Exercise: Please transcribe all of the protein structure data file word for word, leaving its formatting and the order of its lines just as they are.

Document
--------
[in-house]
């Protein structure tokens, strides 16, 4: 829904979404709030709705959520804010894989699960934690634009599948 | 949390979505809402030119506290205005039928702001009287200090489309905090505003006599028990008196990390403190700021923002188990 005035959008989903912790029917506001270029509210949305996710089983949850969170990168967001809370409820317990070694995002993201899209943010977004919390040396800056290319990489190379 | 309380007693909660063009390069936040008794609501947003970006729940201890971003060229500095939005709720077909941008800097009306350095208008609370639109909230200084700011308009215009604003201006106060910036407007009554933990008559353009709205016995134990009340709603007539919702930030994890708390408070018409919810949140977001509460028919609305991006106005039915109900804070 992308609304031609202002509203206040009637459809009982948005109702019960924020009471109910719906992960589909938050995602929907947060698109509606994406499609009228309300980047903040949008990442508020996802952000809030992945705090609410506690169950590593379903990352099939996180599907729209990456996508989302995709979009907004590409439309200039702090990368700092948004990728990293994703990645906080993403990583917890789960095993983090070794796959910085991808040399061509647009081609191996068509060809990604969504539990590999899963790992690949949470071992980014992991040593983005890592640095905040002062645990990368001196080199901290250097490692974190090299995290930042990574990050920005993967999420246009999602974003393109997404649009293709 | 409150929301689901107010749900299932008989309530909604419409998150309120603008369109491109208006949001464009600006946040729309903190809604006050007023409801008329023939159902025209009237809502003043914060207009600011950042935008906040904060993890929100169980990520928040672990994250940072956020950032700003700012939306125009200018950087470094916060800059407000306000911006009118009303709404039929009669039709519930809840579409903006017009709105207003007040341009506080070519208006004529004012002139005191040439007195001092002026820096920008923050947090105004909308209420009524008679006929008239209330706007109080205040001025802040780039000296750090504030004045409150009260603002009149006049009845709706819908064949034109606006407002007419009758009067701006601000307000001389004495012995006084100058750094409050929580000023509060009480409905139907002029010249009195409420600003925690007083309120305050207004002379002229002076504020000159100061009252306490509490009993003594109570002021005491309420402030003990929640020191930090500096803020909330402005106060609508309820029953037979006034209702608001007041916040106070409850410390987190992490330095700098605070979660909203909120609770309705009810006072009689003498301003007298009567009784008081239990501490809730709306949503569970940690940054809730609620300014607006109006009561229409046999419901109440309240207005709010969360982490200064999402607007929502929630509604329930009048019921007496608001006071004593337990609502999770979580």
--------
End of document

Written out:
[in-house]
């Protein structure tokens, strides 16, 4: 829904979404709030709705959520804010894989699960934690634009599948 | 949390979505809402030119506290205005039928702001009287200090489309905090505003006599028990008196990390403190700021923002188990 005035959008989903912790029917506001270029509210949305996710089983949850969170990168967001809370409820317990070694995002993201899209943010977004919390040396800056290319990489190379 | 309380007693909660063009390069936040008794609501947003970006729940201890971003060229500095939005709720077909941008800097009306350095208008609370639109909230200084700011308009215009604003201006106060910036407007009554933990008559353009709205016995134990009340709603007539919702930030994890708390408070018409919810949140977001509460028919609305991006106005039915109900804070 992308609304031609202002509203206040009637459809009982948005109702019960924020009471109910719906992960589909938050995602929907947060698109509606994406499609009228309300980047903040949008990442508020996802952000809030992945705090609410506690169950590593379903990352099939996180599907729209990456996508989302995709979009907004590409439309200039702090990368700092948004990728990293994703990645906080993403990583917890789960095993983090070794796959910085991808040399061509647009081609191996068509060809990604969504539990590999899963790992690949949470071992980014992991040593983005890592640095905040002062645990990368001196080199901290250097490692974190090299995290930042990574990050920005993967999420246009999602974003393109997404649009293709 | 409150929301689901107010749900299932008989309530909604419409998150309120603008369109491109208006949001464009600006946040729309903190809604006050007023409801008329023939159902025209009237809502003043914060207009600011950042935008906040904060993890929100169980990520928040672990994250940072956020950032700003700012939306125009200018950087470094916060800059407000306000911006009118009303709404039929009669039709519930809840579409903006017009709105207003007040341009506080070519208006004529004012002139005191040439007195001092002026820096920008923050947090105004909308209420009524008679006929008239209330706007109080205040001025802040780039000296750090504030004045409150009260603002009149006049009845709706819908064949034109606006407002007419009758009067701006601000307000001389004495012995006084100058750094409050929580000023509060009480409905139907002029010249009195409420600003925690007083309120305050207004002379002229002076504020000159100061009252306490509490009993003594109570002021005491309420402030003990929640020191930090500096803020909330402005106060609508309820029953037979006034209702608001007041916040106070409850410390987190992490330095700098605070979660909203909120609770309705009810006072009689003498301003007298009567009784008081239990501490809730709306949503569970940690940054809730609620300014607006109006009561229409046999419901109440309240207005709010969360982490200064999402607007929502929630509604329930009048019921007496608001006071004593337990609502999770979580």